MSU COVID-19

Students walk by "Spirit," the bobcat statue at Montana State University on Friday, Sept. 18, 2020. Gallatin County reported seven new cases of COVID-19 connected to Montana State University this week.

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Montana State University is seeking to expand lab space as it saw a significant increase in research grants this year, including COVID-19 testing and research.

The university is asking the Montana Board of Regents to approve a lease extension to an existing lab facility during its Thursday meeting.

“This extension will ensure critical research grants and ongoing work continues including essential services with assisting the state of Montana’s COVID-19 lab testing results as well as providing space for new grants in microbiology and immunology work,” the university’s request to the Regents said.

MSU spokesman Michael Becker said the new lab spaces would not necessarily be used for COVID-19 research but for the university’s ongoing biomedical research. He said it would “allow us to continue ongoing COVID work.”

MSU already has a lab lease with the off-campus Molecular Biosciences Building, set to expire on Jan. 31. The term for the lease would be 24 months, with options for up to three additional 12-month periods.

The university rents 2,512 square feet with a monthly rate of $3,125, according to MSU’s request. The Office of Research, Economic Development and Graduate Education will occupy three additional lab spaces, adding 2,000 square feet to the university’s lease agreement.

The new space will cost $19 per square foot plus utilities, janitorial and operational costs.

The university’s request says the extended space will “offset space constraints in both the COVID-19 testing lab as well as to support additional microbiology and immunology research endeavors.”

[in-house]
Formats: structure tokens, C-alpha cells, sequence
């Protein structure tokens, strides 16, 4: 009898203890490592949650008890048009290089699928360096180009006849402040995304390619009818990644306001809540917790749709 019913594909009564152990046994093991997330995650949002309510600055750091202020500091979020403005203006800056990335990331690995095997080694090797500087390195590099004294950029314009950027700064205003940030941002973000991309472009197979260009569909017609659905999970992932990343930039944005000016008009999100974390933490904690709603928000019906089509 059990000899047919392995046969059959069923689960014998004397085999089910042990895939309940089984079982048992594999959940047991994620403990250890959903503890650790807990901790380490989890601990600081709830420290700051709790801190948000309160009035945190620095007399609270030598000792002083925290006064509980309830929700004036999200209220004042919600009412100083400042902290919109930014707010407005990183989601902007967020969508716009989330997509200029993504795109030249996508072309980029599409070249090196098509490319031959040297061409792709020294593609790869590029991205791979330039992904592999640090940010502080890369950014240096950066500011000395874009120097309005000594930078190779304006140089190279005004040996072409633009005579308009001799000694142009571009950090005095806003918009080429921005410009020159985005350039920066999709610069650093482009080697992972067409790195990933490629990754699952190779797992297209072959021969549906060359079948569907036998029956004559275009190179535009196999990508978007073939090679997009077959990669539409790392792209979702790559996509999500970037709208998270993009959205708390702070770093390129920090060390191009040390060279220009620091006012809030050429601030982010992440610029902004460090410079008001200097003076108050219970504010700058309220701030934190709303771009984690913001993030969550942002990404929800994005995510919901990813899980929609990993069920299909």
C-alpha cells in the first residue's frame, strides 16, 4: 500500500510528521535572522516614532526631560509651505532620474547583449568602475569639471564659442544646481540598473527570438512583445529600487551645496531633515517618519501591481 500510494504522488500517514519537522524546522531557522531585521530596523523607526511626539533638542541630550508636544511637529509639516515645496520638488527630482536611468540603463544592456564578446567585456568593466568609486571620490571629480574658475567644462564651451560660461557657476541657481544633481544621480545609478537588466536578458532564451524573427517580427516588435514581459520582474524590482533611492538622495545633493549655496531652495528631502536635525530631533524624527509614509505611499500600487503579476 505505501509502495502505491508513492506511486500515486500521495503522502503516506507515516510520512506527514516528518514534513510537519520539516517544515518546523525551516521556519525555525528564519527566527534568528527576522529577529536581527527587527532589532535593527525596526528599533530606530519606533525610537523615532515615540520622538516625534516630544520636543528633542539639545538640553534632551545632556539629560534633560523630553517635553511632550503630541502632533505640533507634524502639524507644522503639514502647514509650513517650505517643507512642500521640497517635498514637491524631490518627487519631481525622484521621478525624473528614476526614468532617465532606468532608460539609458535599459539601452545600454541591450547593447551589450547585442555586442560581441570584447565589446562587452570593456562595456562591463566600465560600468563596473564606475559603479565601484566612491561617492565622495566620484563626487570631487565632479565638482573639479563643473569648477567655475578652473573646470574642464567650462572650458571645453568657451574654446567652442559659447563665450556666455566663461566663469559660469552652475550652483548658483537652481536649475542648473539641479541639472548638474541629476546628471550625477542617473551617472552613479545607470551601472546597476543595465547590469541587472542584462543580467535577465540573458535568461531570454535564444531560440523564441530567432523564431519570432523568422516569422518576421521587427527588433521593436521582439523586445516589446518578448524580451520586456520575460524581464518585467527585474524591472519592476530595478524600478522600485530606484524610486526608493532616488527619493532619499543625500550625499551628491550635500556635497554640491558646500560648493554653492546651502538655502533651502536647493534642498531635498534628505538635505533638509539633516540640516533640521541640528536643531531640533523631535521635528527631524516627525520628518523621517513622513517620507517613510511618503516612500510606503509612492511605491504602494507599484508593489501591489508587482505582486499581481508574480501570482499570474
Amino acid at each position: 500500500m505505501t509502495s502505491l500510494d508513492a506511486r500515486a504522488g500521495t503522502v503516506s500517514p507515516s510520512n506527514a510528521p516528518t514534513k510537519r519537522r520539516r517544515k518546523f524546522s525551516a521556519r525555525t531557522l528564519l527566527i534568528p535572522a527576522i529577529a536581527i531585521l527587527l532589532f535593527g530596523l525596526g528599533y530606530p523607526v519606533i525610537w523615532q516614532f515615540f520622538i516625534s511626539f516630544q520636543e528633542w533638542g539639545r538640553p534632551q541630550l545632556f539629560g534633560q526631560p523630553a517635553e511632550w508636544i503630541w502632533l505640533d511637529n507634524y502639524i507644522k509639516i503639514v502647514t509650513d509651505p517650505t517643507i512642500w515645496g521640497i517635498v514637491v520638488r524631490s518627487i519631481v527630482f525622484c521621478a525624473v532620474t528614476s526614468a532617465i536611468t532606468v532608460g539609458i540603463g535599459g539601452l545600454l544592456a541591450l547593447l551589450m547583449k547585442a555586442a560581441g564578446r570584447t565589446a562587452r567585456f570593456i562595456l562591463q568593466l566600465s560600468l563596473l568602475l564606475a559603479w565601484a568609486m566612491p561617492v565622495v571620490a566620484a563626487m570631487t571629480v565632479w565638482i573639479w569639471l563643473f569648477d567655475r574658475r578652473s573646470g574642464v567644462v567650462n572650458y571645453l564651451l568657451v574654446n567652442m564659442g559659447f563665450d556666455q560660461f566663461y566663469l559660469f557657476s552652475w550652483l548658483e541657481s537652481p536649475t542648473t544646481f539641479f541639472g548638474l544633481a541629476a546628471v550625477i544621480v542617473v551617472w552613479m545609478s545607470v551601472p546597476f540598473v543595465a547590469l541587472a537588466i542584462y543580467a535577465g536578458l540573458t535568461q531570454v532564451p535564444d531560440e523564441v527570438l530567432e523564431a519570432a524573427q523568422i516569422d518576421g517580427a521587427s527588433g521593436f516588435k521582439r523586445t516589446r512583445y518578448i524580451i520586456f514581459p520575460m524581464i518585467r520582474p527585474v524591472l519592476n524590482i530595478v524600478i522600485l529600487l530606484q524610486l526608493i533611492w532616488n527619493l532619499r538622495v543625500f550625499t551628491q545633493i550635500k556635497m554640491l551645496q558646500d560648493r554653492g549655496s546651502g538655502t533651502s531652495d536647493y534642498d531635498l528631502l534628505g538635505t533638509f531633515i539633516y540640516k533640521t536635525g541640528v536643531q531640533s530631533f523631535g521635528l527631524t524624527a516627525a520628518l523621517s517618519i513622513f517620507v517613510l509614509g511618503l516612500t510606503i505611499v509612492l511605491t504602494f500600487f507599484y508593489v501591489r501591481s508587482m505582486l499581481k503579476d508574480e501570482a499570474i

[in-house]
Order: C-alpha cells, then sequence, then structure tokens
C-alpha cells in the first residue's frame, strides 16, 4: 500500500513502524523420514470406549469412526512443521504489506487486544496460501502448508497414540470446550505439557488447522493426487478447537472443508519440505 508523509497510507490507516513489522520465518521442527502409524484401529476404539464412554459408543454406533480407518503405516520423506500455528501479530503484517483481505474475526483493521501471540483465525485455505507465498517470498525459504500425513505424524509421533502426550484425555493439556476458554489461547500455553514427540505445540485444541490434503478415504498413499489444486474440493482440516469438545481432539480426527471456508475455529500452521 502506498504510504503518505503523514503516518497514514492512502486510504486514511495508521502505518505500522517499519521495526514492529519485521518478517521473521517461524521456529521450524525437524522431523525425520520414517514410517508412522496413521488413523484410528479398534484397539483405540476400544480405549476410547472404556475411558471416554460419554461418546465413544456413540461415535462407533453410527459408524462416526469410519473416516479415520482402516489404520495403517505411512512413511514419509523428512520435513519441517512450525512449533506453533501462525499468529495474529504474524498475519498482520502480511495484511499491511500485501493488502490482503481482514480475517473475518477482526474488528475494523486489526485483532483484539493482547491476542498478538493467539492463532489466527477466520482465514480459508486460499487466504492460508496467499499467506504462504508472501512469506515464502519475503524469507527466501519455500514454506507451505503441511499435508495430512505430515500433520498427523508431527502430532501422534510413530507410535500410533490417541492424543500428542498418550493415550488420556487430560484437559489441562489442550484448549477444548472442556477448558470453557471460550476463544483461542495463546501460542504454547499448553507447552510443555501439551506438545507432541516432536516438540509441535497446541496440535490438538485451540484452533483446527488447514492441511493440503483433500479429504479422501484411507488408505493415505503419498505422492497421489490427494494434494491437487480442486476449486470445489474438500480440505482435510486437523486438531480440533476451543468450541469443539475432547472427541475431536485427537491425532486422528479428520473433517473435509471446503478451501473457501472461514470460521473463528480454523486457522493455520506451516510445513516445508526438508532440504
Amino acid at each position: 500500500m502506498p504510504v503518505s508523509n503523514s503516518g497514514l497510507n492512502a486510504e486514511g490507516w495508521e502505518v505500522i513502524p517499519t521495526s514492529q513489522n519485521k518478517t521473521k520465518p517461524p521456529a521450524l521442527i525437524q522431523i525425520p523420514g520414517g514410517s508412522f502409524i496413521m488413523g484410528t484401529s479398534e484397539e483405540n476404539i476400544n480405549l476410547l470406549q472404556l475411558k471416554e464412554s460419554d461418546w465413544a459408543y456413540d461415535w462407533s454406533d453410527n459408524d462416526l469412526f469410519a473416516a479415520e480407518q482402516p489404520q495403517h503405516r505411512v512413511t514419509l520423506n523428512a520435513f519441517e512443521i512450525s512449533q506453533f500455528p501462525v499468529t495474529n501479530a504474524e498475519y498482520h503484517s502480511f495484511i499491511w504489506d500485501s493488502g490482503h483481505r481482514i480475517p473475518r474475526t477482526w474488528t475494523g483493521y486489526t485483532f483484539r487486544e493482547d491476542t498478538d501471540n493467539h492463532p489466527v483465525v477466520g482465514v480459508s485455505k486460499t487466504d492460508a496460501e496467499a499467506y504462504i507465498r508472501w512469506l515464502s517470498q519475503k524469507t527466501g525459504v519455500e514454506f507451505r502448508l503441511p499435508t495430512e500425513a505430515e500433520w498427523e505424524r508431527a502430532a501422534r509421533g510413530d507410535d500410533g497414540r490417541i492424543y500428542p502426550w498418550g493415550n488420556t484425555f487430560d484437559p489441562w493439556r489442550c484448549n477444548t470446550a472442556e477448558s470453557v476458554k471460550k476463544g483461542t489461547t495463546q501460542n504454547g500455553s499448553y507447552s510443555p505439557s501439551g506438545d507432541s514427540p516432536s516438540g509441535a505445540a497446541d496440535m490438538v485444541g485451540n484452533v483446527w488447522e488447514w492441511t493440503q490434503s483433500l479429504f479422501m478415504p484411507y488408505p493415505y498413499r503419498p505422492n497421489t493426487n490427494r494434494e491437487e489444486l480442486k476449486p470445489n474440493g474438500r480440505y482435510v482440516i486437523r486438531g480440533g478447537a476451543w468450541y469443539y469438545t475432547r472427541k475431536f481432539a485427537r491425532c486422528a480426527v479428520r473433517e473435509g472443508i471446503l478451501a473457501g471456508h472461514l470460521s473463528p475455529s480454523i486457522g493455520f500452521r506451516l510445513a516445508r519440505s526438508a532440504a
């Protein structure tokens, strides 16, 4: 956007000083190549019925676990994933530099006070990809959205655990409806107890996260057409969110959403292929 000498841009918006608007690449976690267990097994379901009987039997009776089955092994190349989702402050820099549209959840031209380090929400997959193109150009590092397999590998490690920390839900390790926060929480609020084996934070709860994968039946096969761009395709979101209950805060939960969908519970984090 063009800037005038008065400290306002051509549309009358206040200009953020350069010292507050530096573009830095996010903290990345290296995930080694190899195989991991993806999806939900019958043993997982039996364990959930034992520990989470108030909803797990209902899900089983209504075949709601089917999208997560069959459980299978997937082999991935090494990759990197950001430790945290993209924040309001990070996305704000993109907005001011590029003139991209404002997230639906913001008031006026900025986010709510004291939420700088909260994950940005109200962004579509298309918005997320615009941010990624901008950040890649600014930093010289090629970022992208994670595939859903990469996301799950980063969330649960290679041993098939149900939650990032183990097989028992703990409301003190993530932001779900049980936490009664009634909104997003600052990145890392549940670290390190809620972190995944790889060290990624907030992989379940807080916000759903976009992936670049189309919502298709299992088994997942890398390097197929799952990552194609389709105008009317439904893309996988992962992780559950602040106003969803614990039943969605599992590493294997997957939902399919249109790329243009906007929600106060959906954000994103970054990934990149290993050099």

The university will continue its work assisting Montana’s COVID-19 lab testing, but Becker said the expansion would not mean an increase in coronavirus testing capacity but a continuation of ongoing work.

He said the university has occupied space in that building for many years now.

“There is laboratory space that is available, we’re simply taking in new spaces and new suites,” he said.

He said it’s not certain what project will use the additional labs but space for research is needed campus-wide.

The move to expand the lab comes as the university set a research expenditure record this year, with the Office of Research, Economic Development and Graduate Education receiving $167 million in grants for fiscal year 2020. It was a 5.7% increase from the previous year.

In October, MSU announced it received $776,000 in state funding to research a potentially faster and cheaper method of testing for the COVID-19 virus. The method is called loop-mediated isothermal amplification, or LAMP testing, and relies on saliva as opposed to the commonly used nasal swab test.

The university also received a $1 million National Institutes of Health grant to aid with COVID-19 research, according to the university’s request. It states there is “limited lab space on campus” to pursue the research and lab needs “during this critical research time.”

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Liz Weber can be reached at lweber@dailychronicle.com or 582-2633.

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